Nanoo - DIY LM3875 Gainclone (IC / Chip Amplifier)
A while back, Gio introduced me to the concept of chip amplifiers (gainclones). That is, a single integrated circuit based on an operational amplifier (op amp) on a single substrate of silicon. The LM3875 is the "weapon of choice". This great chip, is a little larger than the size of a thumbnail and can deliver up to 56W RMS continuous with 100W peaks and it can do this at 0.05% distortion! Because they are DC amplifiers (DC coupling right through the amp) they can go all the way to 400kHz!
If that is not enough, you only need three resistors and a couple of reasonable line caps (1500uF will do) to build a high end amplifier. Small, powerful and flexible but most of all, when properly implemented, very musical and very natural.
The first chipamp I built was a pair of monoblocks. Though these are a little industrial looking, they deliver big time.
Photograph 01: LM3875 Monoblock Amplifiers
The Nanoo a DIY LM3875 IC Non-Inverting Chip Amplifier (Gainclone)
I was fascinated by the Patek - which is also based on the LM3875 op-amp chip. It is small, very elegant and with an external power supply.
I hate working in tight spaces but I am pretty good at it. Everything about this amplifier build was difficult due to the space restrictions. With many nights of pre-design trials I finally brought it all together.
Photograph 02: Nanoo Amplifier
A look at the images reveals just how small this amp is. The box size is 119 X 94 X 34 mm. It sits in the palm of your hand and has two volume attenuators, oversize solid brass isolation feet with pads, gold plated heavy duty speaker terminals, gold plated input jacks, pure silver (99.99%) wiring on the signal path, 5600uF filtering capacitors and heavy duty copper wiring to the speaker terminals. The schematic for The Nanoo is shown below in Figure 01.
Figure 01: Schematic - LM3875 Non-Inverting Gainclone Amplifier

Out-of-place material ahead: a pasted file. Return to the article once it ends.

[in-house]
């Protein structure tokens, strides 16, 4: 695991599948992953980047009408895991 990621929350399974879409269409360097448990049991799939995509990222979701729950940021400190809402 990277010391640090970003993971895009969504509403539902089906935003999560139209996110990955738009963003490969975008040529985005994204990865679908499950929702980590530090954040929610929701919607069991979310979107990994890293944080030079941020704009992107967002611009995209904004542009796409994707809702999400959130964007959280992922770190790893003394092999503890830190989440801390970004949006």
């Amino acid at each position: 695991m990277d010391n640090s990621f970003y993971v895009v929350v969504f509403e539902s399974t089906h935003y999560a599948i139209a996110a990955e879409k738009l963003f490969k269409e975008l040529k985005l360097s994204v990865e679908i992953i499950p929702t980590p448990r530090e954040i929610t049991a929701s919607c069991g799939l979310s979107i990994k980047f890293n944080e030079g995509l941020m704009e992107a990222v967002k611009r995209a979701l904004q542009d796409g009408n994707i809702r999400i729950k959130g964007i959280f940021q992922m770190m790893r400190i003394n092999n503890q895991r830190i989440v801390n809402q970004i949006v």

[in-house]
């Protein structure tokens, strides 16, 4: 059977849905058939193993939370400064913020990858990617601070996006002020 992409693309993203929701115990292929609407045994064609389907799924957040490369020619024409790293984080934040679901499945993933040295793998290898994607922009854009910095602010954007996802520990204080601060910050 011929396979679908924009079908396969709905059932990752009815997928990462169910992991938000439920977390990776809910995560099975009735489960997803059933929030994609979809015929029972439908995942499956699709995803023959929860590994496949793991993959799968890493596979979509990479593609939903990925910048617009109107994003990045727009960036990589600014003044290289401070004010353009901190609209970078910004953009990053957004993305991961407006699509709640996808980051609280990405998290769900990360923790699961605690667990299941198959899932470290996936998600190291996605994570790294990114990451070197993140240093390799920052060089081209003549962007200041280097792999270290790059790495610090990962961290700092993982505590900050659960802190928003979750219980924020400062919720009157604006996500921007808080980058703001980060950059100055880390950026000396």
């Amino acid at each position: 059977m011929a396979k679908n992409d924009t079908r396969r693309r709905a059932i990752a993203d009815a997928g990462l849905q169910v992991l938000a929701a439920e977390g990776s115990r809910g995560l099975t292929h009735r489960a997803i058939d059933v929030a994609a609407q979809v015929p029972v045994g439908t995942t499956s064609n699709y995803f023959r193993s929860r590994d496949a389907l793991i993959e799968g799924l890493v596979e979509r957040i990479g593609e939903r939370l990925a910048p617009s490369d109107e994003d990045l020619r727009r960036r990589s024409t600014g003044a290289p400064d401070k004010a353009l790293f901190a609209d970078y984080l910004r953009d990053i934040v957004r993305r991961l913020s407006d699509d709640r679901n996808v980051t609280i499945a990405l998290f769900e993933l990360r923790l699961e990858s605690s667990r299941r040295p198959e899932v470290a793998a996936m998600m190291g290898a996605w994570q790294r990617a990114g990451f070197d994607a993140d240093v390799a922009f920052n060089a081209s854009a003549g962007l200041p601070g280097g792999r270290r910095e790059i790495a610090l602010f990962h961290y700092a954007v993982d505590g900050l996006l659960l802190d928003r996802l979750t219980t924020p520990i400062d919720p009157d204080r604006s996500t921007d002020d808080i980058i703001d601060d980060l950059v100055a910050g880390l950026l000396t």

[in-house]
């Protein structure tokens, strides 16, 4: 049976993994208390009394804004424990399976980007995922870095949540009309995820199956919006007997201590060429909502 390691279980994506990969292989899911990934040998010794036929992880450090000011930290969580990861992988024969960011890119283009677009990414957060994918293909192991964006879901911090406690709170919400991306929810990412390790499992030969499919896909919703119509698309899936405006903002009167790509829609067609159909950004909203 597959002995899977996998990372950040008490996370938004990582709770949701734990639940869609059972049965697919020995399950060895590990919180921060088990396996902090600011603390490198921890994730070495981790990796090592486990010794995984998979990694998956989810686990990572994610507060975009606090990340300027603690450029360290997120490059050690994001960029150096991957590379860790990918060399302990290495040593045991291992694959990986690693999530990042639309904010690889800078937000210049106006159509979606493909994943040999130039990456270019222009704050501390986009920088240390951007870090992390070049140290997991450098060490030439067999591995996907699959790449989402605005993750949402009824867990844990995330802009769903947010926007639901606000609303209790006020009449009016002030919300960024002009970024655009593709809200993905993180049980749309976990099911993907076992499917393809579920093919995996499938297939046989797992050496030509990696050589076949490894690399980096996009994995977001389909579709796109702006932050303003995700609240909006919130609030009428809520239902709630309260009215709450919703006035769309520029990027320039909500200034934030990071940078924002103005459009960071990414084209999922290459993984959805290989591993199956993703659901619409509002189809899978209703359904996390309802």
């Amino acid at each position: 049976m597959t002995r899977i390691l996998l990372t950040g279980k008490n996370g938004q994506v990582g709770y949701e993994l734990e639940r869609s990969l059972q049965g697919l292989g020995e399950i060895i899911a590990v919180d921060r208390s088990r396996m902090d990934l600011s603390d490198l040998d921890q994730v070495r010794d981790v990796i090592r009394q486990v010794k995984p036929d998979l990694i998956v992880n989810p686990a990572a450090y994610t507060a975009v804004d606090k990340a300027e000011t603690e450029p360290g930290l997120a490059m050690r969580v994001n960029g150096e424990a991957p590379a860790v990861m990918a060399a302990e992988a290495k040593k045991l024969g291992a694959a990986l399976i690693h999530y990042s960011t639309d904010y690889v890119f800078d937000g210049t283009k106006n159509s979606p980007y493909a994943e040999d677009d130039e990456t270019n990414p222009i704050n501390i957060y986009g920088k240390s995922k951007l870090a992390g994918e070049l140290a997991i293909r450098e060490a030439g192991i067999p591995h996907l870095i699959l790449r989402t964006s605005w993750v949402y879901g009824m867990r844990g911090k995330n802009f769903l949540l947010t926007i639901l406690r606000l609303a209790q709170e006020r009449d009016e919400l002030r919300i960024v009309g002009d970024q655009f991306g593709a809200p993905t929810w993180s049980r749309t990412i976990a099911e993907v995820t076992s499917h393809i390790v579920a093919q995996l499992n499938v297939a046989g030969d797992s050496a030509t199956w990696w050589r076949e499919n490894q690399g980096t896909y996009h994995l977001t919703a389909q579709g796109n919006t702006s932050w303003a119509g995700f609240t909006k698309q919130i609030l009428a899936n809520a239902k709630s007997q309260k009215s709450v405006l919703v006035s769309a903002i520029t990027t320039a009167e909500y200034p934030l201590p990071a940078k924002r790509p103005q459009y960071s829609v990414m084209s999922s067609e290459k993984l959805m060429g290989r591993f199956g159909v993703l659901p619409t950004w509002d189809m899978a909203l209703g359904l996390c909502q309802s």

All wiring is similar to thispoint-to-point LM3875 gainclone using a breadboard. The chips are bolted to the sides of the case so cooling is not optimal. The amplifier is fitted with an RSR232 plug to receive power from the remote supply. The umbilical cord is heavy duty with two of the four wires supplying earth. A ferrite choke on the end of the power cord is used to reduce any stray EMI from going into the amp. The amplifier can be sat on the die cast case of the PS which sits on thick silicon feet.
Photograph 03: Nanoo Amplifier on Breadboard
External Power Supply
Power is supplied via an external power supply. An EMI filter is used to clean up the AC and the enclosure is a heavy Aluminum Die cast case. The power supply transformer is toriodal (160VA) and a high current bridge rectifier produces +/-35V. Two 4.7uF polyester capacitors are used to pre-filter the supply rails.
Figure 02: Power Supply Schematic for Nanoo
Photograph 04: External Power Supply for Nanoo
Photograph 05: Nanoo with External Power Supply
LM3875 Gainclone Sound
Good strong and clean sound. Not in the same class as the LM3875 monoblock amplifiers but extremely listenable. I use it as my family room amp driving two 63L 12" woofer based 3-way system. It drives these speakers easily and loud if required. I have tested my monoblock amplifiers to 400kHz and there is no reason why The Nanoo should not have the same frequency range.
More Chip Amp / Gainclone Amplifier Projects
- Gobo LM1875 Amplifier Kit
- DIY TDA2050 IC Hi-Fi Chip Amplifier
- Synergy - a LM3875 Gainclone Amplifier
- DIY LM3875 Chip Amplifier (Gainclone) Kit
- DIY LM3886 Chip Amplifier (Gainclone) Kit